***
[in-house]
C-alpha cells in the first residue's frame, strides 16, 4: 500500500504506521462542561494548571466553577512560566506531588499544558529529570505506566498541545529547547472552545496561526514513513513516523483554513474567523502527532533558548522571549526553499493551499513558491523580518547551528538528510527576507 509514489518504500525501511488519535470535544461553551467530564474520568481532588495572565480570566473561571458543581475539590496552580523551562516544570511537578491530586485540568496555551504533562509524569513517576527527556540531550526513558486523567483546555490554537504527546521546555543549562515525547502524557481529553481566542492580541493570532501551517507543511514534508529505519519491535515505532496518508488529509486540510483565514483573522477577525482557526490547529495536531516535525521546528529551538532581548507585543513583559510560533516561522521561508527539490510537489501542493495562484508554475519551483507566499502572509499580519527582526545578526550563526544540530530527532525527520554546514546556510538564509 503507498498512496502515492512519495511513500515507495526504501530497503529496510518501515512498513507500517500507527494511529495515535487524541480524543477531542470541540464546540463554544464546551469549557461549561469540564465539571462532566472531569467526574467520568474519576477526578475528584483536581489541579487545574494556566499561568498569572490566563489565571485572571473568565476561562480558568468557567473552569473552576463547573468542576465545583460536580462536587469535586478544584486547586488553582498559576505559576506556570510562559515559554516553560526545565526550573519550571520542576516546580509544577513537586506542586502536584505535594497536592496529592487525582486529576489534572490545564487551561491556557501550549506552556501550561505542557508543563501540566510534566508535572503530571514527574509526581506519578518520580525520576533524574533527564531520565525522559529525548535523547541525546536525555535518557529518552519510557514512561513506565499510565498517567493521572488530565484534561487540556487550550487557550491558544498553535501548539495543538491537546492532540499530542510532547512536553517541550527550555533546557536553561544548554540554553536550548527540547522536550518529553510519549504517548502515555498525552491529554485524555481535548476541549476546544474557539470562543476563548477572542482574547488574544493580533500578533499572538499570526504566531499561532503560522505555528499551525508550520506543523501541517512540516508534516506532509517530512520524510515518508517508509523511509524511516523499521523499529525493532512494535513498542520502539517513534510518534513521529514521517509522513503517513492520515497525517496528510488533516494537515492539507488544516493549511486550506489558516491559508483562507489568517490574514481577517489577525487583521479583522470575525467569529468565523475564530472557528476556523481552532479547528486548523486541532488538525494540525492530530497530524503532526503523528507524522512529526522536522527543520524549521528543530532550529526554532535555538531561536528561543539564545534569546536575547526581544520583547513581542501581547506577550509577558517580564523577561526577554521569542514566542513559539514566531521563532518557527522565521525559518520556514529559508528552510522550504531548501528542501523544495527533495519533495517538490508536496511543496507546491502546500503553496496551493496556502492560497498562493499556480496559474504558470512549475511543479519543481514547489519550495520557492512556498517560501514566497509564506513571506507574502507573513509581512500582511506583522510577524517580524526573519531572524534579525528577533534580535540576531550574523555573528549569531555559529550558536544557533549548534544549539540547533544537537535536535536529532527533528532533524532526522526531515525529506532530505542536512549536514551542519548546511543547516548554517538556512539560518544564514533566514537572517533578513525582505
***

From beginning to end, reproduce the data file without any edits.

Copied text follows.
[in-house]
C-alpha cells in the first residue's frame, strides 16, 4: 500500500504506521462542561494548571466553577512560566506531588499544558529529570505506566498541545529547547472552545496561526514513513513516523483554513474567523502527532533558548522571549526553499493551499513558491523580518547551528538528510527576507 509514489518504500525501511488519535470535544461553551467530564474520568481532588495572565480570566473561571458543581475539590496552580523551562516544570511537578491530586485540568496555551504533562509524569513517576527527556540531550526513558486523567483546555490554537504527546521546555543549562515525547502524557481529553481566542492580541493570532501551517507543511514534508529505519519491535515505532496518508488529509486540510483565514483573522477577525482557526490547529495536531516535525521546528529551538532581548507585543513583559510560533516561522521561508527539490510537489501542493495562484508554475519551483507566499502572509499580519527582526545578526550563526544540530530527532525527520554546514546556510538564509 503507498498512496502515492512519495511513500515507495526504501530497503529496510518501515512498513507500517500507527494511529495515535487524541480524543477531542470541540464546540463554544464546551469549557461549561469540564465539571462532566472531569467526574467520568474519576477526578475528584483536581489541579487545574494556566499561568498569572490566563489565571485572571473568565476561562480558568468557567473552569473552576463547573468542576465545583460536580462536587469535586478544584486547586488553582498559576505559576506556570510562559515559554516553560526545565526550573519550571520542576516546580509544577513537586506542586502536584505535594497536592496529592487525582486529576489534572490545564487551561491556557501550549506552556501550561505542557508543563501540566510534566508535572503530571514527574509526581506519578518520580525520576533524574533527564531520565525522559529525548535523547541525546536525555535518557529518552519510557514512561513506565499510565498517567493521572488530565484534561487540556487550550487557550491558544498553535501548539495543538491537546492532540499530542510532547512536553517541550527550555533546557536553561544548554540554553536550548527540547522536550518529553510519549504517548502515555498525552491529554485524555481535548476541549476546544474557539470562543476563548477572542482574547488574544493580533500578533499572538499570526504566531499561532503560522505555528499551525508550520506543523501541517512540516508534516506532509517530512520524510515518508517508509523511509524511516523499521523499529525493532512494535513498542520502539517513534510518534513521529514521517509522513503517513492520515497525517496528510488533516494537515492539507488544516493549511486550506489558516491559508483562507489568517490574514481577517489577525487583521479583522470575525467569529468565523475564530472557528476556523481552532479547528486548523486541532488538525494540525492530530497530524503532526503523528507524522512529526522536522527543520524549521528543530532550529526554532535555538531561536528561543539564545534569546536575547526581544520583547513581542501581547506577550509577558517580564523577561526577554521569542514566542513559539514566531521563532518557527522565521525559518520556514529559508528552510522550504531548501528542501523544495527533495519533495517538490508536496511543496507546491502546500503553496496551493496556502492560497498562493499556480496559474504558470512549475511543479519543481514547489519550495520557492512556498517560501514566497509564506513571506507574502507573513509581512500582511506583522510577524517580524526573519531572524534579525528577533534580535540576531550574523555573528549569531555559529550558536544557533549548534544549539540547533544537537535536535536529532527533528532533524532526522526531515525529506532530505542536512549536514551542519548546511543547516548554517538556512539560518544564514533566514537572517533578513525582505